But not all miracles are big and obvious. Indeed, Oswego County is full of marvels of a smaller nature, and one of the most colorful is the fall migration of monarchs.
This majestic butterfly’s range reaches way into Canada. As summer days grow shorter, signaling the butterflies to start moving to warmer climates, those born north of the border leisurely head south. Reaching Lake Ontario, they’re reluctant to fly over the huge pond. Although they can flutter for long distances, they have to stop sometime, to get out of heavy winds, to rest, roost, stuff like that. So they try to fly over land as much as possible and skirt the shoreline looking for some they can follow to the U.S. of A. At Cape Vincent they bank a sharp right.
Just about any refuge will do in an emergency. However, given a choice, monarchs prefer certain spots. In fact, they have an uncanny knack for resting in places their ancestors also frequented, often in the same tree their great grandparents used (four generations are produced each year) when they made the trip last fall.
Two of their most popular Oswego County haunts are Deer Creek Marsh Wildlife Management Area and Sandy Pond. The back sides of the dunes offer great protection from the weather, and lots of trees and bushes for perches.
They start migrating in good numbers in mid-August and continue coming until about mid-September. When they finally settle down for the night, they can fill a bush so thick, its branches seem to sprout quivering blotches of orange and gold.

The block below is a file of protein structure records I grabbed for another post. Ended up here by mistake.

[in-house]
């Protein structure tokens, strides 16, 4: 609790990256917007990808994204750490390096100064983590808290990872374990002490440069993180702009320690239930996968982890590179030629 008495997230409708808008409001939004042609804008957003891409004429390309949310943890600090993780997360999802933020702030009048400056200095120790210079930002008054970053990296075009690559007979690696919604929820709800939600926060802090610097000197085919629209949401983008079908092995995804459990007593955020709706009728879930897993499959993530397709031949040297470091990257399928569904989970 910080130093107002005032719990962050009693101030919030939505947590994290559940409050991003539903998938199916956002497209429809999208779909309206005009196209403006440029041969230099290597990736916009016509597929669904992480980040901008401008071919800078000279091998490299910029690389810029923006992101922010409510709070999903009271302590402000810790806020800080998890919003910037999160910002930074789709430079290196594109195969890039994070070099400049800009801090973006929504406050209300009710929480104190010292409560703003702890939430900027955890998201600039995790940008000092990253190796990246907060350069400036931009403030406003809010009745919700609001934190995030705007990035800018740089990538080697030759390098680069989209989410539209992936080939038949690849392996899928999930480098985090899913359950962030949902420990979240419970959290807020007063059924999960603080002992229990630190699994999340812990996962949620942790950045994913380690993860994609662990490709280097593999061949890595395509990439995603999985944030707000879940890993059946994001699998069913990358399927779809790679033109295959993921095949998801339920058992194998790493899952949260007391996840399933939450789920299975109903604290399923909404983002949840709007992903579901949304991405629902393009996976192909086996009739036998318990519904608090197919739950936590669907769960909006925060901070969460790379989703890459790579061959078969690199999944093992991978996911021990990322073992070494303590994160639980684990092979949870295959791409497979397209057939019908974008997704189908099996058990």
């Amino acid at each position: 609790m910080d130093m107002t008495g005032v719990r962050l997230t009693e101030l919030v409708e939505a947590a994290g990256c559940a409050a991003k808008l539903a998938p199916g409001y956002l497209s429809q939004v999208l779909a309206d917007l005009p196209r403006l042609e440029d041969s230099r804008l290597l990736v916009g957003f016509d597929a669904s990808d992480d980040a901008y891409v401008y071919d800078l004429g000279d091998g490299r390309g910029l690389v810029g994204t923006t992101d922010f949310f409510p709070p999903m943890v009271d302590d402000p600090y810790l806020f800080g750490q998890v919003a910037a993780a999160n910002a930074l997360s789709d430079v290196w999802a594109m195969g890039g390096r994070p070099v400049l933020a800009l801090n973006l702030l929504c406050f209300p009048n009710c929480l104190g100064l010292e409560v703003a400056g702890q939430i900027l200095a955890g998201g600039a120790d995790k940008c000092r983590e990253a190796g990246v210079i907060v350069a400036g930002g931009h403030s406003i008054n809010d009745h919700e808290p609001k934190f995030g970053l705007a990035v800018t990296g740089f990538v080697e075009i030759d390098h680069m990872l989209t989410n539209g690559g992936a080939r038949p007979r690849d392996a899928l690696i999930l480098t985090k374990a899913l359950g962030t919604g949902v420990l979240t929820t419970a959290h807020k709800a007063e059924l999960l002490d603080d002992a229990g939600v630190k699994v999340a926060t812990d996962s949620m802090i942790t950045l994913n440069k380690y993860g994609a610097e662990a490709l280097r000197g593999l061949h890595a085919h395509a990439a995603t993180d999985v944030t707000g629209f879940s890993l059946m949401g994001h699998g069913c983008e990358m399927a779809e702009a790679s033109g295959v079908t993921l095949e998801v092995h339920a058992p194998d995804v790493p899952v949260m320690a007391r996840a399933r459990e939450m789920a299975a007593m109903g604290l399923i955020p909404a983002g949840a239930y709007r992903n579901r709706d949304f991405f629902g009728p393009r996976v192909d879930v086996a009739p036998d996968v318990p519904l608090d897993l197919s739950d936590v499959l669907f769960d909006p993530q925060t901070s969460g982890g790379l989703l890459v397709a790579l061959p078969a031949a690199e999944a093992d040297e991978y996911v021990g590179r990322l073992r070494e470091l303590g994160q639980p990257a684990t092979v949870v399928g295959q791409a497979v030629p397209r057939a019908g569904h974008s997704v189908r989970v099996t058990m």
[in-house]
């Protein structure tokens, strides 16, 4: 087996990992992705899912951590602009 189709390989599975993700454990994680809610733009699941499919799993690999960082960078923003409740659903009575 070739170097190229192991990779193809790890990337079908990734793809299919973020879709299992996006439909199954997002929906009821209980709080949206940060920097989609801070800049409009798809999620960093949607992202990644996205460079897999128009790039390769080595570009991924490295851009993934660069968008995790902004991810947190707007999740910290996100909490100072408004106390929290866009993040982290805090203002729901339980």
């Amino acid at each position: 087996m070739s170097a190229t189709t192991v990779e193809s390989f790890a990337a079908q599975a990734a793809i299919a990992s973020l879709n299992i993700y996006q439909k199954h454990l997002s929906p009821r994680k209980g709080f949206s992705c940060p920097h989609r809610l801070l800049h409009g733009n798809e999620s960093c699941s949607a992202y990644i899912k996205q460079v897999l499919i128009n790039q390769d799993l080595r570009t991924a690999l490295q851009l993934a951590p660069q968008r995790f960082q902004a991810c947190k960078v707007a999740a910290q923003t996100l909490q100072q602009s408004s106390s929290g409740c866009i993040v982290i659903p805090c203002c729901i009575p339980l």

I went up to both spots last week to see what I could see. I wasn’t disappointed. As I walked the beach, I looked north and my eyes settled on the graceful dance of several individuals.
When you first catch sight of one, it’s a fleck in the distance, so small and insignificant you think it’s a floater (one of the tiny spots some of us have in our vision). As it gets closer, you notice its telltale swaying flight and before you know it, a full blown monarch is effortlessly floating past you. It’s humbling to see how such a delicate, weightless critter can remain on its flight path pitted against such a vast expanse of open air and water.
I didn’t see flocks, but I did see several, including a small cluster resting on a tree trunk.
They should start appearing in massive quantities in late afternoon from now until the middle of next month. The best way to locate a batch is to walk the beach and keep an eye out for specks on the horizon that are flying in a determined direction, but in a very roundabout way. If your timing is right, they’ll lead you to their roost.
If luck is with you, you’ll find a tree pasted with tiny, colorful sails gently flapping in the breeze, and others circling the branches looking for perches. You’ll walk away with the knowledge you witnessed one of life’s smallest, most colorful miracles unfold before your eyes.
(The following photos were taken by Janet Clerkin)
Monarchs cross over miles of open water before landing on the beach.
The shoreline at Deer Creek Marsh, looking north. The area is owned by the NYS DEC and is part of the unique Eastern Lake Ontario freshwater dune system.